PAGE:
Yesterday, I was a little late in the week for doing laundry. Remember when our grandmas would race to see who would be the first to get it out on the clothes line? That was always a Monday, with the ironing on Tuesday, and the baking on Wednesday. Who remembers the rest of the woman’s work week in the 1950’s? I used to have the weekly chores on cute little hankies for each day of the week. They pictured little girls playing house. I still play at keeping house. So, in my haste, I threw all of my husband’s golf shirts in the dryer because they are all that wonderful, breathable polyester. Wrong. The orange one looked like it went through the Shrinky Dink machine. Oops, the label says 100% cotton. I don’t have a clothes line, but I do have a wooden rack to air dry our clothes. It may be converted into stretching rack- no not for the shirt- for me to be stretched and tortured into confession about my careless ways. Actually, that sounds really good right now for my lower back pain. If I was meant to be a domestic goddess, I’d keep house for others professionally for a lot of money. I am just a humble housewife instead, with the great reward of caring for my happy husband.He says that that I could shrink the national debt based on the number of cotton shirts that I have altered. But seriously, why haven’t they invented a washer and dryer that cleans clothes without disasters. My father-in-law would say, ” It is the operator, not the equipment”. He was talking about golfers and golf clubs, but I am sure the same applies to modern laundry techniques. There was an incident many years ago when a red item slipped into the wash with my husband’s white T shirts. They make the best pink dust clothes now and they don’t get confused with his new white shirts. Is there something I can learn from my wash day faux pas? Read the labels! To know what we are getting and what we have, it is imperative to look at the labels so judiciously provided on everything. This increases my shopping time in the grocery store these days. Even though I buy as much fresh food as possible, there are some cans and boxes necessary for my kitchen and I do not want anything with preservatives or additives or unpronounceable ingredients. I sometimes struggle to say “cinnamon”, but that does not count. It would be nice if we could read people too. We try to put labels on people, but it is never accurate or fair. So, for people we must use the delicate cycle and never put them in a hot situation or our friendships will surely shrink. The important thing is to take a little extra time in the things we do for proper discernment. Now, about that national debt, please send me your money and I will be happy to launder it.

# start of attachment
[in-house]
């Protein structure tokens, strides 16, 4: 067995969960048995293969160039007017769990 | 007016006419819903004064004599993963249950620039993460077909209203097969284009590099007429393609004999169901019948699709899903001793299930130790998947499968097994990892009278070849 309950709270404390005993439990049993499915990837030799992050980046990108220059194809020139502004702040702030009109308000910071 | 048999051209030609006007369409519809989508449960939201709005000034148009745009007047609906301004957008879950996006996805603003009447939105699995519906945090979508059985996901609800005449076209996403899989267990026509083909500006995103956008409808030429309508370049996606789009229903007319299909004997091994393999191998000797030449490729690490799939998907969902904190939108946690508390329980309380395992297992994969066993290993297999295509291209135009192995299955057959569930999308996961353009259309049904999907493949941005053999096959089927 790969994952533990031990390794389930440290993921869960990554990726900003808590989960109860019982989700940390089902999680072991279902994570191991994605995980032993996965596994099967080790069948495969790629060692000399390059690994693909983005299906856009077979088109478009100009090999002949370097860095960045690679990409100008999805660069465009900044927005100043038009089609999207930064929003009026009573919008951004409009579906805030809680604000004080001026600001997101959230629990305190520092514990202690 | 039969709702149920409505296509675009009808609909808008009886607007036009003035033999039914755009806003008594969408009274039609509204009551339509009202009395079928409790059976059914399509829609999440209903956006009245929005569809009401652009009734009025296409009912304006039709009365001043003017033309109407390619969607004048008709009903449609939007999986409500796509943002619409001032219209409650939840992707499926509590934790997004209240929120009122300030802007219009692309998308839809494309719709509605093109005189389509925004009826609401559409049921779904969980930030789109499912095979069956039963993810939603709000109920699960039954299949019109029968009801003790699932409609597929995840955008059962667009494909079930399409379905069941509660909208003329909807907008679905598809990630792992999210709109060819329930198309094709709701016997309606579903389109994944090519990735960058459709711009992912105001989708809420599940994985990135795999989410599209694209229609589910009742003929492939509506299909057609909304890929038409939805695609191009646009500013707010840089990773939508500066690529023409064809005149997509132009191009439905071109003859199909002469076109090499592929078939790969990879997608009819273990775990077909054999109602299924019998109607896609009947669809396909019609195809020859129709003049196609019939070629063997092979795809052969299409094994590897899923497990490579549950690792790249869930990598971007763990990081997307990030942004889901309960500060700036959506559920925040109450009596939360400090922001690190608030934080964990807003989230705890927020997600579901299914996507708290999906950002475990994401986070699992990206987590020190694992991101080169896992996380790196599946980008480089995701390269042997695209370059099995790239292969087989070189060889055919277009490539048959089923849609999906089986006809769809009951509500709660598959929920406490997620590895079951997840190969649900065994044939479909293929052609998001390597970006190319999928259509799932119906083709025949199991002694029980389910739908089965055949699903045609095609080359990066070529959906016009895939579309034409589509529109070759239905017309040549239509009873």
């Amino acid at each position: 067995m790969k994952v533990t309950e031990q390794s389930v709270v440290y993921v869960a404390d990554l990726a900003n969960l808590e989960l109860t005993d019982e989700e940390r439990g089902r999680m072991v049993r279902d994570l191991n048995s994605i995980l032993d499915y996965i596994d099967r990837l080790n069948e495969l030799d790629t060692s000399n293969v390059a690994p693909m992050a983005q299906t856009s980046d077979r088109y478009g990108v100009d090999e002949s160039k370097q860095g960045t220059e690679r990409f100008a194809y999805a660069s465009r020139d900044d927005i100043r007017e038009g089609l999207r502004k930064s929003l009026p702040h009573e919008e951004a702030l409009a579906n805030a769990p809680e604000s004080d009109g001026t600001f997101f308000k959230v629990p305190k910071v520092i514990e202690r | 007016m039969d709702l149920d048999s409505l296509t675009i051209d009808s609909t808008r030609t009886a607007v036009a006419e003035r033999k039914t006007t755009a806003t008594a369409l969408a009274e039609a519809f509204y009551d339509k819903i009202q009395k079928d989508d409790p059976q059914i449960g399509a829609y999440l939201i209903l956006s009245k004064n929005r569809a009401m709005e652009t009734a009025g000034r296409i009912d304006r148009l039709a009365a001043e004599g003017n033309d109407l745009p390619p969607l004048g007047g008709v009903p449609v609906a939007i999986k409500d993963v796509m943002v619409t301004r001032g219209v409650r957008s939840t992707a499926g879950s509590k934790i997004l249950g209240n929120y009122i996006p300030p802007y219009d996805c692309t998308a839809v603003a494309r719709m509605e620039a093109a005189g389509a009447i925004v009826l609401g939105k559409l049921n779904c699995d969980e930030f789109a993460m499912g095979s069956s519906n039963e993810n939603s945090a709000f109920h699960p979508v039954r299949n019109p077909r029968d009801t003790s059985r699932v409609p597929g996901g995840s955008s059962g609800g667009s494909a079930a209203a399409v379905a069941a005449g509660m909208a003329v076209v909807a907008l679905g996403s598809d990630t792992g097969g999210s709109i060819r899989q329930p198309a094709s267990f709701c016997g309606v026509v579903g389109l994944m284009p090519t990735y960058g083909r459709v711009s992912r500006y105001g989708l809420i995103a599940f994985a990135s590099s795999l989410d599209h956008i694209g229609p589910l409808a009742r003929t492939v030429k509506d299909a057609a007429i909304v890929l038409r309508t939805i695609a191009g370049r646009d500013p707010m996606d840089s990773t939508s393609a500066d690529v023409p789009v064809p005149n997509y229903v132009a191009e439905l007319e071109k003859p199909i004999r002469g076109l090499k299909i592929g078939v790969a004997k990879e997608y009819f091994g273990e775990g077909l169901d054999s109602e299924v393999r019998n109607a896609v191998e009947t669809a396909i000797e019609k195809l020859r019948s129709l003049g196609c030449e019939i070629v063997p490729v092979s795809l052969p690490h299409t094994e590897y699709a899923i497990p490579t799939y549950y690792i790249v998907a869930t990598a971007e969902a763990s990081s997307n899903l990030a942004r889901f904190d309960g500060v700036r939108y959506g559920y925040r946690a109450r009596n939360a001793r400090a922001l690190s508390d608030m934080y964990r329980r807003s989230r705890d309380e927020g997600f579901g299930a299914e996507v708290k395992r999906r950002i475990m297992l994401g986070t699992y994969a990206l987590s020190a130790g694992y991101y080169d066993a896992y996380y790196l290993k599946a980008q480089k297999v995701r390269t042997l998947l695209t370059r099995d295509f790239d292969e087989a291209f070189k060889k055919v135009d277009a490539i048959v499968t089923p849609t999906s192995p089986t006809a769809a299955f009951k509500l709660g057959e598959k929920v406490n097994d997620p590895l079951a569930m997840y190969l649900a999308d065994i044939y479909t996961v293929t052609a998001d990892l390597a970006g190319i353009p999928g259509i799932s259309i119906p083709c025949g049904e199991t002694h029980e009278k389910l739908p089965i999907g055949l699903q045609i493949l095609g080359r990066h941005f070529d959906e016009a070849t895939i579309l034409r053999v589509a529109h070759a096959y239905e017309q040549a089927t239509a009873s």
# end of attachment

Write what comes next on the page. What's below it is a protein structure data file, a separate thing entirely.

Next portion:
Yesterday, was a great day on Daniel Island, full of whimsy, excitement, and old fashioned fun. Much of America is celebrating Independence Day the whole weekend. I love the parades and the family gatherings because it demonstrates community spirit and pride. My day started with an unplanned trip to the nail salon because I ran out of polish remover and desperately wanted to change my green toes to red. I rode there on my bike (which was once my daughter’s) and got and extra strong calf massage, because he could sense I needed it. After, I stopped to play the public piano that I was delighted to find outside the music academy. Then, off to the beach with The Howards. We were not there an hour when the strong winds blew in a foreboding front of dark clouds. Everyone decided at once to run for their cars and we all got baptized while it poured for the next two hours. This did not stop music planned for the park in the evening. The grass was wet but thousands turned out for the Charleston Community Band Concert. My heart was charmed by all the children marching around in their red white and blue. Hair ribbons and flags waving in time with the beat. A soul band started up right after bringing all ages to the dance floor which extended well into the surrounding grass. Our friends Lorna and Marlene ended up on center stage (yes we pushed them) for a little “shake it down now” competition. If we look at life as a “dance to the music”, every part of living becomes joyful. We ran to the rhythm of the rain, we marched to the music of the band, I peddled to the song of the birds, we boogied to the beat of the soul band, my fingers danced on the open air keyboard, and the music played on. Listen for the music in your daily lives. Do the dance that brings you joy.